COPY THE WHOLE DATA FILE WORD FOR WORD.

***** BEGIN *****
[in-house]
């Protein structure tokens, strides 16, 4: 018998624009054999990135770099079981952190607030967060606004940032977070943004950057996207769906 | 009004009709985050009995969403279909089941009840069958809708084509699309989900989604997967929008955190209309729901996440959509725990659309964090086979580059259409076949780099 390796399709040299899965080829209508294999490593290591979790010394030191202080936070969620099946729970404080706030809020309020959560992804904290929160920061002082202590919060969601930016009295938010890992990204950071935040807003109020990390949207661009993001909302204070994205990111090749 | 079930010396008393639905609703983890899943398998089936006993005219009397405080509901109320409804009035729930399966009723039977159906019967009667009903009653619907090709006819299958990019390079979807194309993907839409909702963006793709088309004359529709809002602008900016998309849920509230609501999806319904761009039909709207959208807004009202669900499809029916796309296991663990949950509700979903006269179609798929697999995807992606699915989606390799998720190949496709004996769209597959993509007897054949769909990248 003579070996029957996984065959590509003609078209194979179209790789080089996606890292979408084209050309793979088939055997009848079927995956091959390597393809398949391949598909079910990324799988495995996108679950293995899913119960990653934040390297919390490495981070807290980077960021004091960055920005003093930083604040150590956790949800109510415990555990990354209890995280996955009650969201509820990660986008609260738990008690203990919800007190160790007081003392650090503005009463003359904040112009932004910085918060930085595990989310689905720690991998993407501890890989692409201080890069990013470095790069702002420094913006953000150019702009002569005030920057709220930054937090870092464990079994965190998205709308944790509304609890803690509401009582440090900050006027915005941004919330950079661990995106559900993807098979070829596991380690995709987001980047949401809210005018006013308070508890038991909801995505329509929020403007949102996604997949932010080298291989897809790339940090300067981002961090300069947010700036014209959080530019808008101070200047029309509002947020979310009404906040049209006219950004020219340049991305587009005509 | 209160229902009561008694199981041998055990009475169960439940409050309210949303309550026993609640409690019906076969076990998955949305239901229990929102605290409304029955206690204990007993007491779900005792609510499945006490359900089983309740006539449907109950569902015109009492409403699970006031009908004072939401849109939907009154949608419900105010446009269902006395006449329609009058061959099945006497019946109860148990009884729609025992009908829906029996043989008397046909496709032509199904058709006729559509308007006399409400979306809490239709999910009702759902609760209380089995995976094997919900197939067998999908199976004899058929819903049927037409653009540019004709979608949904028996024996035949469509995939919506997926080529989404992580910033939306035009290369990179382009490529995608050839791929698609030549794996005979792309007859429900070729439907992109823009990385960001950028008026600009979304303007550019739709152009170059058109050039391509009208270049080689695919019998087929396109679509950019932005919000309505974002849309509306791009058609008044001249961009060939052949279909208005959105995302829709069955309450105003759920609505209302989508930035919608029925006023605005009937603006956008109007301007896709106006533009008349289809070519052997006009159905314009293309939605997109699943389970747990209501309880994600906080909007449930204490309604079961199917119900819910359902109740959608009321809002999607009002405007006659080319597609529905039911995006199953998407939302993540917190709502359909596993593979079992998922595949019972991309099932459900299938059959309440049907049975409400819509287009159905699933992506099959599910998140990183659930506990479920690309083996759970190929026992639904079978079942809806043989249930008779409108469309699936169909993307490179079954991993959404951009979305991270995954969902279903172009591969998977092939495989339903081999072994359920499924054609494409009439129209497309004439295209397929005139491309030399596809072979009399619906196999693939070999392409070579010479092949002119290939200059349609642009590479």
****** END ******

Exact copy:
[in-house]
């Protein structure tokens, strides 16, 4: 018998624009054999990135770099079981952190607030967060606004940032977070943004950057996207769906 | 009004009709985050009995969403279909089941009840069958809708084509699309989900989604997967929008955190209309729901996440959509725990659309964090086979580059259409076949780099 390796399709040299899965080829209508294999490593290591979790010394030191202080936070969620099946729970404080706030809020309020959560992804904290929160920061002082202590919060969601930016009295938010890992990204950071935040807003109020990390949207661009993001909302204070994205990111090749 | 079930010396008393639905609703983890899943398998089936006993005219009397405080509901109320409804009035729930399966009723039977159906019967009667009903009653619907090709006819299958990019390079979807194309993907839409909702963006793709088309004359529709809002602008900016998309849920509230609501999806319904761009039909709207959208807004009202669900499809029916796309296991663990949950509700979903006269179609798929697999995807992606699915989606390799998720190949496709004996769209597959993509007897054949769909990248 003579070996029957996984065959590509003609078209194979179209790789080089996606890292979408084209050309793979088939055997009848079927995956091959390597393809398949391949598909079910990324799988495995996108679950293995899913119960990653934040390297919390490495981070807290980077960021004091960055920005003093930083604040150590956790949800109510415990555990990354209890995280996955009650969201509820990660986008609260738990008690203990919800007190160790007081003392650090503005009463003359904040112009932004910085918060930085595990989310689905720690991998993407501890890989692409201080890069990013470095790069702002420094913006953000150019702009002569005030920057709220930054937090870092464990079994965190998205709308944790509304609890803690509401009582440090900050006027915005941004919330950079661990995106559900993807098979070829596991380690995709987001980047949401809210005018006013308070508890038991909801995505329509929020403007949102996604997949932010080298291989897809790339940090300067981002961090300069947010700036014209959080530019808008101070200047029309509002947020979310009404906040049209006219950004020219340049991305587009005509 | 209160229902009561008694199981041998055990009475169960439940409050309210949303309550026993609640409690019906076969076990998955949305239901229990929102605290409304029955206690204990007993007491779900005792609510499945006490359900089983309740006539449907109950569902015109009492409403699970006031009908004072939401849109939907009154949608419900105010446009269902006395006449329609009058061959099945006497019946109860148990009884729609025992009908829906029996043989008397046909496709032509199904058709006729559509308007006399409400979306809490239709999910009702759902609760209380089995995976094997919900197939067998999908199976004899058929819903049927037409653009540019004709979608949904028996024996035949469509995939919506997926080529989404992580910033939306035009290369990179382009490529995608050839791929698609030549794996005979792309007859429900070729439907992109823009990385960001950028008026600009979304303007550019739709152009170059058109050039391509009208270049080689695919019998087929396109679509950019932005919000309505974002849309509306791009058609008044001249961009060939052949279909208005959105995302829709069955309450105003759920609505209302989508930035919608029925006023605005009937603006956008109007301007896709106006533009008349289809070519052997006009159905314009293309939605997109699943389970747990209501309880994600906080909007449930204490309604079961199917119900819910359902109740959608009321809002999607009002405007006659080319597609529905039911995006199953998407939302993540917190709502359909596993593979079992998922595949019972991309099932459900299938059959309440049907049975409400819509287009159905699933992506099959599910998140990183659930506990479920690309083996759970190929026992639904079978079942809806043989249930008779409108469309699936169909993307490179079954991993959404951009979305991270995954969902279903172009591969998977092939495989339903081999072994359920499924054609494409009439129209497309004439295209397929005139491309030399596809072979009399619906196999693939070999392409070579010479092949002119290939200059349609642009590479």